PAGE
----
Top 4 Mistakes People Make When Considering Long Term Care Insurance

Planning for healthcare in retirement can seem overwhelming.  One area to consider is long term care insurance.  According to the US Department of Health and Human Services, 70% of people turning age 65 will need long term care services at some point in their lives.

Here are the top 5 mistakes people make when considering long term care insurance for themselves:

1)    Put their head in the sand.  If you are reading this article, you are likely not one of these people.  Far too often, people fail to plan for the future simply because it seems too far off, too confusing, or too depressing.  Not everyone needs long term care insurance, but everyone needs a long term care plan.  A plan should include who you want to provide care, where that care should happen and how will it be paid for.

2)    Putting it off.  Suze Orman, one of America’s leading financial advisors admits to making a catastrophic mistake not pushing her mother to get long term care insurance earlier.  She paid about $25,000 per month for about 7.5 years.  “No well-planned retirement should be without long term care insurance. It is the very cornerstone of retirement security,” says Orman.  If you wait too long, you could incur financial ruin by not being covered for a long term care event.

3)    Becoming insurance poor. While it’s commendable that you plan for the future, some folks try to plan for ALL possible events by purchasing policies with the maximum pay out and coverage possible.  For some who can afford it, that is okay.  For others, this could leave you ‘insurance poor’, meaning you spend so much money on the insurance that you run out of money, often times leading to dropped/lapsed policies when you need it most.  A long term care insurance policy does you no good if it is not active at time of need.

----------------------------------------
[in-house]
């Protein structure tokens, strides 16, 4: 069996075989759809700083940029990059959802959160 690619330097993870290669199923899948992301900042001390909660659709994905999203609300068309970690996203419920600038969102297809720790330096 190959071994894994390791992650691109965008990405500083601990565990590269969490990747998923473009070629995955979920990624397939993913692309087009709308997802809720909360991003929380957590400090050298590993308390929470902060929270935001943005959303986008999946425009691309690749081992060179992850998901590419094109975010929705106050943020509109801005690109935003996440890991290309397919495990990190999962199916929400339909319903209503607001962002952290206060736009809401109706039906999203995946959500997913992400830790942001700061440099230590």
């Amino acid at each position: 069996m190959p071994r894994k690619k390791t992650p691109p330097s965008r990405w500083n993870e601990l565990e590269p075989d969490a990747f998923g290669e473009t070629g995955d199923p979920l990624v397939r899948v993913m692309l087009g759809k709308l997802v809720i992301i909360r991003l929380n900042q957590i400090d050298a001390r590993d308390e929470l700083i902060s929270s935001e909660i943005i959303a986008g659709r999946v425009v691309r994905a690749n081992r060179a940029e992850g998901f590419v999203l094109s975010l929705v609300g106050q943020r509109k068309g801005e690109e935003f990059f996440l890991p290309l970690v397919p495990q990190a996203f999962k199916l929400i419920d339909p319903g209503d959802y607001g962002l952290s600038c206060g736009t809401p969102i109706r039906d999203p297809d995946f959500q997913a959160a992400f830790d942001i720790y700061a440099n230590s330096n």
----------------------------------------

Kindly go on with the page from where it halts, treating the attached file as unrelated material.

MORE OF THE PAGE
4)    If your spouse can’t have it, then you aren’t interested! It is very common to apply for LTCI together as you are eligible to receive a hefty discount on your policies.  The problem that arises all too frequently is one spouse gets declined for coverage, while the other is accepted.  This makes them upset, so then no one is covered.  Big mistake!  In all reality, if your spouse is declined coverage, you should be more inclined to keep your policy, as you will likely be the sole care giver and need help yourself.  Have your policy intact will provide extra support while caring for your spouse.

If you fail to plan, you must live with whatever circumstances come your way.  We recommend you speak to someone who specializes in long term care planning today.  Visit our site at www.LTCconsumer.com or call us at 877.582.3675.